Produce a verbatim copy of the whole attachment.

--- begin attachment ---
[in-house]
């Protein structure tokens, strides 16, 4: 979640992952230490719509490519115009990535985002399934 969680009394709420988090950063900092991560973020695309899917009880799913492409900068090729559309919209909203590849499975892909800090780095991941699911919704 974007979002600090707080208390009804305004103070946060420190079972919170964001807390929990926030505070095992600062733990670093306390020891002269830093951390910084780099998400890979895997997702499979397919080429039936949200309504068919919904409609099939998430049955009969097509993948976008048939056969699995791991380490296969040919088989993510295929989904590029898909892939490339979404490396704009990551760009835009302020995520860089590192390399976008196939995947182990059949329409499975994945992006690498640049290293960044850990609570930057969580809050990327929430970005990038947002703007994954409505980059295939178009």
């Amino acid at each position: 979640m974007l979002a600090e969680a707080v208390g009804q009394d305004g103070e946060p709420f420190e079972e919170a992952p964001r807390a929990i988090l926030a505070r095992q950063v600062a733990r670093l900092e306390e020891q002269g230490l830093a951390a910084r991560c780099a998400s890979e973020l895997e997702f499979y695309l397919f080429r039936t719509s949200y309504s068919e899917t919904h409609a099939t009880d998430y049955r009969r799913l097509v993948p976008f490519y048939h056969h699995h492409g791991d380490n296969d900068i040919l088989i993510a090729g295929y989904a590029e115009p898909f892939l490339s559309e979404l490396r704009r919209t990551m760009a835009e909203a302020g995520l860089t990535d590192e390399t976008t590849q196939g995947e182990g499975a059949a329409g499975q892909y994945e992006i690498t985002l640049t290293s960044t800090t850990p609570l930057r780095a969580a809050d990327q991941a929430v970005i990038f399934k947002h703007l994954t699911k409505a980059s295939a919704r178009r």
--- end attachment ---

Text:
[in-house]
């Protein structure tokens, strides 16, 4: 979640992952230490719509490519115009990535985002399934 969680009394709420988090950063900092991560973020695309899917009880799913492409900068090729559309919209909203590849499975892909800090780095991941699911919704 974007979002600090707080208390009804305004103070946060420190079972919170964001807390929990926030505070095992600062733990670093306390020891002269830093951390910084780099998400890979895997997702499979397919080429039936949200309504068919919904409609099939998430049955009969097509993948976008048939056969699995791991380490296969040919088989993510295929989904590029898909892939490339979404490396704009990551760009835009302020995520860089590192390399976008196939995947182990059949329409499975994945992006690498640049290293960044850990609570930057969580809050990327929430970005990038947002703007994954409505980059295939178009």
């Amino acid at each position: 979640m974007l979002a600090e969680a707080v208390g009804q009394d305004g103070e946060p709420f420190e079972e919170a992952p964001r807390a929990i988090l926030a505070r095992q950063v600062a733990r670093l900092e306390e020891q002269g230490l830093a951390a910084r991560c780099a998400s890979e973020l895997e997702f499979y695309l397919f080429r039936t719509s949200y309504s068919e899917t919904h409609a099939t009880d998430y049955r009969r799913l097509v993948p976008f490519y048939h056969h699995h492409g791991d380490n296969d900068i040919l088989i993510a090729g295929y989904a590029e115009p898909f892939l490339s559309e979404l490396r704009r919209t990551m760009a835009e909203a302020g995520l860089t990535d590192e390399t976008t590849q196939g995947e182990g499975a059949a329409g499975q892909y994945e992006i690498t985002l640049t290293s960044t800090t850990p609570l930057r780095a969580a809050d990327q991941a929430v970005i990038f399934k947002h703007l994954t699911k409505a980059s295939a919704r178009r």